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Suppose $k$ is a field, $A$ is a $k$-subalgebra of the polynomial ring $k[x]$. Must $A$ be a finitely generated $k$-algebra?

Thanks.

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2 Answers 2

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If $A=k$, nothing need to prove. We assume $f\in A$ monic non-constant, then $k[x]$ is integral over $k[f],$ thus $k[x]$ is a noetherian $k[f]$-module. It follows $A$ is also a noetherian $k[f]$-module, thus $A$ is a finitely generated $k$-algebra.

Remark. If one uses the Artin-Tate lemma we directly get $A$ is a finitely generated $k$-algebra.

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    $\begingroup$ Great answer! But there's no need to use Artin-Tate's lemma. In fact, since $A$ is finite over $k[f]$ and $k[f]$ is finitely generated over $k$, you have that $A$ is finitely generated over $k$. $\endgroup$
    – Andrea
    Aug 24, 2011 at 21:39
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I remembered that I answered this question in my Master's thesis, but unfortunately I do not remember any details. So I just copy from my thesis:

In [1], Robbiano and Sweedler prove that every subalgebra of the polynomial ring in one variable has a finite SAGBI basis (SAGBI = Subalgebra Analog of Gröbner Bases for Ideals). Since a SAGBI basis, as defined in [1], always is a generating set of the subalgebra, it follows that every subalgebra of $k[x]$ is finitely generated.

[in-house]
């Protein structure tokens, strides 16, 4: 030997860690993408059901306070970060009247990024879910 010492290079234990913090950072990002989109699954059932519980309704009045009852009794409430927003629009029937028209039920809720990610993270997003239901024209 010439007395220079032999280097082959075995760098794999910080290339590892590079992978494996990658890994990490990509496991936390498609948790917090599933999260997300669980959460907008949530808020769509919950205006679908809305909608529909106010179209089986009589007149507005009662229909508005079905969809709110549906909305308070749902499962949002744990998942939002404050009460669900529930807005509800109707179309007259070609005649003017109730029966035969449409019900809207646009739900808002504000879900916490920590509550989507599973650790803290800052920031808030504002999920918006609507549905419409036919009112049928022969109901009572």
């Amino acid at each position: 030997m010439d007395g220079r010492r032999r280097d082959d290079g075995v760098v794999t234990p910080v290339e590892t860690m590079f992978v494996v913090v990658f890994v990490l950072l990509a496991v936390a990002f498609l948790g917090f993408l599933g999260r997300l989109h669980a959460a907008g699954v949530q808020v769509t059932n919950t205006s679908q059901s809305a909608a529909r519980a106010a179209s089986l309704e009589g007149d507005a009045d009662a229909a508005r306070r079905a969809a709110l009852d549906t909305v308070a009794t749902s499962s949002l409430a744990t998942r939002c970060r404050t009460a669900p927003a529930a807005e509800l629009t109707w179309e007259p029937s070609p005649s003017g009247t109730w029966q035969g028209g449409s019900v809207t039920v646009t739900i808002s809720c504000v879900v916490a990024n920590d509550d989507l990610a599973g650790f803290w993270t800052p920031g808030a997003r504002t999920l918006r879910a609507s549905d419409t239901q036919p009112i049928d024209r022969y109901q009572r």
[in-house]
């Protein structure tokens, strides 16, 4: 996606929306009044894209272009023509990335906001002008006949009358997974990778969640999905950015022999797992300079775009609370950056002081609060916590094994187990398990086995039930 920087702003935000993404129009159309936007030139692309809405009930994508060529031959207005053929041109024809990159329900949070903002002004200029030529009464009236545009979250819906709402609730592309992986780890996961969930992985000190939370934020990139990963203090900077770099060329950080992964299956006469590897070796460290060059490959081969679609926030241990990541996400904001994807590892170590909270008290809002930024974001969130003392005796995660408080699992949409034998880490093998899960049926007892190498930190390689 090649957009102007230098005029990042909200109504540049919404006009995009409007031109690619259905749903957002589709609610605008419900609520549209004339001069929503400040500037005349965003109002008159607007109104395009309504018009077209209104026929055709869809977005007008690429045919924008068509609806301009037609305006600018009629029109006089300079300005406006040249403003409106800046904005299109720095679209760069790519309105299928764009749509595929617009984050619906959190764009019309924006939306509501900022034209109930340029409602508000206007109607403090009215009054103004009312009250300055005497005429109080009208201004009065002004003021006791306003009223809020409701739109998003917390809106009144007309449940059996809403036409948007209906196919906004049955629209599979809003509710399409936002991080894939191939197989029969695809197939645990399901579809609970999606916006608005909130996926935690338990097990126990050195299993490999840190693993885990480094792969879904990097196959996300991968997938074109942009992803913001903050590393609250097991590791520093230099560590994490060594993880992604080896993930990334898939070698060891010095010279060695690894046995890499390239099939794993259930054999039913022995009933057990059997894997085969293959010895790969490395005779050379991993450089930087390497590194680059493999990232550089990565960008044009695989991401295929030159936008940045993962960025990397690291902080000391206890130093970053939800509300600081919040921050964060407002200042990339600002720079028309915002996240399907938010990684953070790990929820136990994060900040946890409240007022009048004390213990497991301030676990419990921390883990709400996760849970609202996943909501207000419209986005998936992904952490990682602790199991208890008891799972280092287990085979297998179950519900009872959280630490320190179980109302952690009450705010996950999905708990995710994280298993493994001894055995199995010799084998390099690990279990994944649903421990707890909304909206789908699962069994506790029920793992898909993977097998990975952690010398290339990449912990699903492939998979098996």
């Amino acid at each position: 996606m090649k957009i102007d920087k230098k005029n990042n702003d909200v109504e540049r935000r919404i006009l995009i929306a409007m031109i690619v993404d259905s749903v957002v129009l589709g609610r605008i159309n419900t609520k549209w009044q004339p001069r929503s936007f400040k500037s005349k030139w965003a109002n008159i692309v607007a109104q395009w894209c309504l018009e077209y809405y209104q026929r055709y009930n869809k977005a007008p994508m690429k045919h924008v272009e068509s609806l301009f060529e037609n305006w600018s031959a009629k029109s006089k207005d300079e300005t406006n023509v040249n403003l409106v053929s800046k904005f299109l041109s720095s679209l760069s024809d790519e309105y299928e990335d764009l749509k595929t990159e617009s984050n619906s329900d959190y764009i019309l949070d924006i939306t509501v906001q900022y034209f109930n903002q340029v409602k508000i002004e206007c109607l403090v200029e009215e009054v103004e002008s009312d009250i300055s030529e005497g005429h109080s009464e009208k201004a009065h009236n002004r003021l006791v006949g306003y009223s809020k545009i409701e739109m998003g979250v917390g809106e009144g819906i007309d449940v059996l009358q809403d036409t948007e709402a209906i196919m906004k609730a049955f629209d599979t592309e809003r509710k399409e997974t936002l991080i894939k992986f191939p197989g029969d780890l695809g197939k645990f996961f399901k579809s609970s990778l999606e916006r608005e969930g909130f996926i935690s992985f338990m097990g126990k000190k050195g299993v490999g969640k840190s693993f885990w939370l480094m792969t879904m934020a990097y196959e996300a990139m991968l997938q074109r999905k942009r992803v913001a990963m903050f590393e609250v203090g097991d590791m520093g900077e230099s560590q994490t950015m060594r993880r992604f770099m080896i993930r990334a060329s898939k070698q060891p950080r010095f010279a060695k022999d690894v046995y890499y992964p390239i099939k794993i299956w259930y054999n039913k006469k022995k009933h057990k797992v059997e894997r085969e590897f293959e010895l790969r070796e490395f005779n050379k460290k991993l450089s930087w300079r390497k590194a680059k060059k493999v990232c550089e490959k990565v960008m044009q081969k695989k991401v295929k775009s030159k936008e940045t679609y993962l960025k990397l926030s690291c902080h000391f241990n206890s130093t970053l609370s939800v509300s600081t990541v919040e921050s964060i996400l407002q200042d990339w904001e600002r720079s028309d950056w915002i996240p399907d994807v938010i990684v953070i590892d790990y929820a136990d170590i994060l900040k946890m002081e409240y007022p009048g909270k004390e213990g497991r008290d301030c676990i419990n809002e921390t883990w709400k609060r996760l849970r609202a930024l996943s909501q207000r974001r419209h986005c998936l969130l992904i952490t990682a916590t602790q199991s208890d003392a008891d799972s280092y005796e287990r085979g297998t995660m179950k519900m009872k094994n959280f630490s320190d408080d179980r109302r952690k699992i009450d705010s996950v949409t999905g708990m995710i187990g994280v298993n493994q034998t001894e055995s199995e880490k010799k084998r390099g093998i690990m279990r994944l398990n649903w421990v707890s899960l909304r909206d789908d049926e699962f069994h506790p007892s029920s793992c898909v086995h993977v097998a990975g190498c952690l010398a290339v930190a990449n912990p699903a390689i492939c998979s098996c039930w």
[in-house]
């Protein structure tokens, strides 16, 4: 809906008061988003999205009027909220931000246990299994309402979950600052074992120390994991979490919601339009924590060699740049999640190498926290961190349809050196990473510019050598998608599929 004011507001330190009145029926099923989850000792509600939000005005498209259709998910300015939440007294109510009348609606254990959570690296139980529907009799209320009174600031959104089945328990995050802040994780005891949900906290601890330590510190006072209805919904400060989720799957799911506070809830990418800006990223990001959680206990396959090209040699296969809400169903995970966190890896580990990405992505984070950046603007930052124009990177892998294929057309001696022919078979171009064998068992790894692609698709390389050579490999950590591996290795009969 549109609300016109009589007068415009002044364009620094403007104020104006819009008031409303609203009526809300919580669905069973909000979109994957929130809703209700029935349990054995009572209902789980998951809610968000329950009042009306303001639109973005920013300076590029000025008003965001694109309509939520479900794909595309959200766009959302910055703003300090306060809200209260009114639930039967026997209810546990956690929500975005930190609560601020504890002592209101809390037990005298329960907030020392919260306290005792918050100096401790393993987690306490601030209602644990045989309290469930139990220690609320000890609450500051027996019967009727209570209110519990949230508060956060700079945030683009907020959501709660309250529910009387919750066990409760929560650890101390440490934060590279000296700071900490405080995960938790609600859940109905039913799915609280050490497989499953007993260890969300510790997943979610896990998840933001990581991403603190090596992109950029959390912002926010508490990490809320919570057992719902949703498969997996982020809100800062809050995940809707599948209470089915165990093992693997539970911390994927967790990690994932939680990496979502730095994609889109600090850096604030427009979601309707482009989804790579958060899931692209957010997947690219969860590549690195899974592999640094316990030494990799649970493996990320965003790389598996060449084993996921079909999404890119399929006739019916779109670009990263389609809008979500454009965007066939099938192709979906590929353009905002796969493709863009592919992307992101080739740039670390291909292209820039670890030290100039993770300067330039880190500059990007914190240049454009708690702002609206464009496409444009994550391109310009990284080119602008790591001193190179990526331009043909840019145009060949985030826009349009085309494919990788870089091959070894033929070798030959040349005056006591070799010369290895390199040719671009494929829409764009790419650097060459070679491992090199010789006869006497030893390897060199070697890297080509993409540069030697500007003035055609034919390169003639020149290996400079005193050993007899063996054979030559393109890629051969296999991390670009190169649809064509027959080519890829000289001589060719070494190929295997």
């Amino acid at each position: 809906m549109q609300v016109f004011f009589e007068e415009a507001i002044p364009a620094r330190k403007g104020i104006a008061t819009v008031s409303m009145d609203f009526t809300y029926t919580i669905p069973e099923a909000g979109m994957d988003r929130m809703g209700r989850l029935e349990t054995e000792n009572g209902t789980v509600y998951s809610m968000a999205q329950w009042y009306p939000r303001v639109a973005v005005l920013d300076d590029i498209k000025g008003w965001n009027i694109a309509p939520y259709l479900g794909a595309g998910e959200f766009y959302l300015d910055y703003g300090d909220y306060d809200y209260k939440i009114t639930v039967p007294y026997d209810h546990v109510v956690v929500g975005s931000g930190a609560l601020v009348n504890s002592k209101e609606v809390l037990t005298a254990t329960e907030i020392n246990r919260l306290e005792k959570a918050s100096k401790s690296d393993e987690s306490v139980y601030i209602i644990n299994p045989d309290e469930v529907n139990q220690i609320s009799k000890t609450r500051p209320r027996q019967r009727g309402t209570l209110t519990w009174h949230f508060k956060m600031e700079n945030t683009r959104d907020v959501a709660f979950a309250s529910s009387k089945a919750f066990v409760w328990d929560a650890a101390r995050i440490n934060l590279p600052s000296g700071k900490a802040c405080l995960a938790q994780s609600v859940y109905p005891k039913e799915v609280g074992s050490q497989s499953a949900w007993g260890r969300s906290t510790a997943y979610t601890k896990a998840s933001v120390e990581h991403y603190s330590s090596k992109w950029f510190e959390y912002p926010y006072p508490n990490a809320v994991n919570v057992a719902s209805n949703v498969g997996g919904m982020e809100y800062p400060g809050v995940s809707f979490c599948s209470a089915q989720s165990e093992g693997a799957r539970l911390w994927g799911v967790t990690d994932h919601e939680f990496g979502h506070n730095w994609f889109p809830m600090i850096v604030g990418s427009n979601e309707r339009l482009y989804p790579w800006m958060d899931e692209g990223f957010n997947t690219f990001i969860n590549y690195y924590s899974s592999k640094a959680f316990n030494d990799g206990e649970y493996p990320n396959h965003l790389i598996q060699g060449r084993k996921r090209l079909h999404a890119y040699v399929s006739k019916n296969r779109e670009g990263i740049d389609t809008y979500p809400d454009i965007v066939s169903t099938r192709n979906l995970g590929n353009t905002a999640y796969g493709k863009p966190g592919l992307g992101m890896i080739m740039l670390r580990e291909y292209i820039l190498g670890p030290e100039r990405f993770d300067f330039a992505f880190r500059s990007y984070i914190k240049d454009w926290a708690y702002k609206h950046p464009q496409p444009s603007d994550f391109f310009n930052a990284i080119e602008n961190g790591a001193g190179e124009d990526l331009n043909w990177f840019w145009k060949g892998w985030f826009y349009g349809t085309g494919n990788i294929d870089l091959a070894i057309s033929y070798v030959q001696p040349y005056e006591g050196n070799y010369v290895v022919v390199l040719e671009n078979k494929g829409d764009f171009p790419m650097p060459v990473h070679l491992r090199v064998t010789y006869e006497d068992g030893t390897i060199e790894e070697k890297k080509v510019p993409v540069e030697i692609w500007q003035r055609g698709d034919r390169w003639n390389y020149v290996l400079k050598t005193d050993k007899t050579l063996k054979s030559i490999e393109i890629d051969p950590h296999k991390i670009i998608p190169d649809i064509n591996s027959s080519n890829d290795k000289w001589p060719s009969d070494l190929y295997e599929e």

[1] L. Robbiano and M. Sweedler, Subalgebra bases. In: Commutative algebra (Salvador 1988), pages 61-87, Springer, 1990.

The very obvious question is whether there is a proof that does not use these fancy SAGBI bases. I'll write again if I find an answer to that. The important thing to know about them is, however, that a SAGBI basis for a subalgebra is a generating set with certain properties well-suited for computations.

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